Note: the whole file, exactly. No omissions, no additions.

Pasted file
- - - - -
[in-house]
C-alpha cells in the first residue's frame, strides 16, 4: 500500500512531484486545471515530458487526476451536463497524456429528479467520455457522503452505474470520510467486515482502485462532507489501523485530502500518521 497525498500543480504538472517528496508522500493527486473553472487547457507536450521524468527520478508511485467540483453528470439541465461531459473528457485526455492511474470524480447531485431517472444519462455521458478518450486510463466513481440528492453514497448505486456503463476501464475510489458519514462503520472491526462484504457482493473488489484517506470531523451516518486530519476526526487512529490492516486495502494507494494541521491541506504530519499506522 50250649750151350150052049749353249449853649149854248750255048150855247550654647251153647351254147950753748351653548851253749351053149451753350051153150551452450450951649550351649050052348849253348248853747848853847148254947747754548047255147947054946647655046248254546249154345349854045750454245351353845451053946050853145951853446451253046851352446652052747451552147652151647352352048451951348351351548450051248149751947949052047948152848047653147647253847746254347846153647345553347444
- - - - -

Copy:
[in-house]
C-alpha cells in the first residue's frame, strides 16, 4: 500500500512531484486545471515530458487526476451536463497524456429528479467520455457522503452505474470520510467486515482502485462532507489501523485530502500518521 497525498500543480504538472517528496508522500493527486473553472487547457507536450521524468527520478508511485467540483453528470439541465461531459473528457485526455492511474470524480447531485431517472444519462455521458478518450486510463466513481440528492453514497448505486456503463476501464475510489458519514462503520472491526462484504457482493473488489484517506470531523451516518486530519476526526487512529490492516486495502494507494494541521491541506504530519499506522 50250649750151350150052049749353249449853649149854248750255048150855247550654647251153647351254147950753748351653548851253749351053149451753350051153150551452450450951649550351649050052348849253348248853747848853847148254947747754548047255147947054946647655046248254546249154345349854045750454245351353845451053946050853145951853446451253046851352446652052747451552147652151647352352048451951348351351548450051248149751947949052047948152848047653147647253847746254347846153647345553347444